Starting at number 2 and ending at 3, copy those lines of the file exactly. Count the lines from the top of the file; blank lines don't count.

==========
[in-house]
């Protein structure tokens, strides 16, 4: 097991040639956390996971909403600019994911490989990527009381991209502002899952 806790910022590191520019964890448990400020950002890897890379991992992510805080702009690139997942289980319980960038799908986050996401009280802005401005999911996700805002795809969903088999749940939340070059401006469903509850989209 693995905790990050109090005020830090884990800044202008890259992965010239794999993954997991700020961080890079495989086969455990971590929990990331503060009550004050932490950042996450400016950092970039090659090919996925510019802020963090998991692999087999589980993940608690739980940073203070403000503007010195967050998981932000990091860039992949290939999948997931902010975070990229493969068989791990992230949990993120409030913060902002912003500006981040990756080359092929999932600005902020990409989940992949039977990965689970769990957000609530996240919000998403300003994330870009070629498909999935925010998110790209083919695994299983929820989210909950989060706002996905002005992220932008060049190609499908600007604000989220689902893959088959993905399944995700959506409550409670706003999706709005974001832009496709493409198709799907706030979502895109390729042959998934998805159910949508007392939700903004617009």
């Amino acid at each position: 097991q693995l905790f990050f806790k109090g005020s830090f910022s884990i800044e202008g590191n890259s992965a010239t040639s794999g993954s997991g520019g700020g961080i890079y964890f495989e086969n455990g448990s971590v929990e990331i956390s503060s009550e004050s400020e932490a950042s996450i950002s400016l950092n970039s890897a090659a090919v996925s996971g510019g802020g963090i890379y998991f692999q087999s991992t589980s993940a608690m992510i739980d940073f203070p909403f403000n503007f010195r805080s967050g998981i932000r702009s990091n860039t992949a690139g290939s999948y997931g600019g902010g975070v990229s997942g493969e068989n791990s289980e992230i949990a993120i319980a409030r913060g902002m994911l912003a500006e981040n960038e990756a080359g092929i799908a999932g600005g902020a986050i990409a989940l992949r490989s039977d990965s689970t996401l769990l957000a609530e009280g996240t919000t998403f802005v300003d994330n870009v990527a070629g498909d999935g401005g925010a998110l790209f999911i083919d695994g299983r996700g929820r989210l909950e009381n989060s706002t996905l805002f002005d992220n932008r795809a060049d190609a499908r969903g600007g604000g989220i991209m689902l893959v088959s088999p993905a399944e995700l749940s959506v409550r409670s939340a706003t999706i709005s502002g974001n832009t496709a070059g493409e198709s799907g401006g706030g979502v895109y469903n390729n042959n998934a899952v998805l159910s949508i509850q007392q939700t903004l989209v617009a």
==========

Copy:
């Protein structure tokens, strides 16, 4: 097991040639956390996971909403600019994911490989990527009381991209502002899952 806790910022590191520019964890448990400020950002890897890379991992992510805080702009690139997942289980319980960038799908986050996401009280802005401005999911996700805002795809969903088999749940939340070059401006469903509850989209 693995905790990050109090005020830090884990800044202008890259992965010239794999993954997991700020961080890079495989086969455990971590929990990331503060009550004050932490950042996450400016950092970039090659090919996925510019802020963090998991692999087999589980993940608690739980940073203070403000503007010195967050998981932000990091860039992949290939999948997931902010975070990229493969068989791990992230949990993120409030913060902002912003500006981040990756080359092929999932600005902020990409989940992949039977990965689970769990957000609530996240919000998403300003994330870009070629498909999935925010998110790209083919695994299983929820989210909950989060706002996905002005992220932008060049190609499908600007604000989220689902893959088959993905399944995700959506409550409670706003999706709005974001832009496709493409198709799907706030979502895109390729042959998934998805159910949508007392939700903004617009």
């Amino acid at each position: 097991q693995l905790f990050f806790k109090g005020s830090f910022s884990i800044e202008g590191n890259s992965a010239t040639s794999g993954s997991g520019g700020g961080i890079y964890f495989e086969n455990g448990s971590v929990e990331i956390s503060s009550e004050s400020e932490a950042s996450i950002s400016l950092n970039s890897a090659a090919v996925s996971g510019g802020g963090i890379y998991f692999q087999s991992t589980s993940a608690m992510i739980d940073f203070p909403f403000n503007f010195r805080s967050g998981i932000r702009s990091n860039t992949a690139g290939s999948y997931g600019g902010g975070v990229s997942g493969e068989n791990s289980e992230i949990a993120i319980a409030r913060g902002m994911l912003a500006e981040n960038e990756a080359g092929i799908a999932g600005g902020a986050i990409a989940l992949r490989s039977d990965s689970t996401l769990l957000a609530e009280g996240t919000t998403f802005v300003d994330n870009v990527a070629g498909d999935g401005g925010a998110l790209f999911i083919d695994g299983r996700g929820r989210l909950e009381n989060s706002t996905l805002f002005d992220n932008r795809a060049d190609a499908r969903g600007g604000g989220i991209m689902l893959v088959s088999p993905a399944e995700l749940s959506v409550r409670s939340a706003t999706i709005s502002g974001n832009t496709a070059g493409e198709s799907g401006g706030g979502v895109y469903n390729n042959n998934a899952v998805l159910s949508i509850q007392q939700t903004l989209v617009a």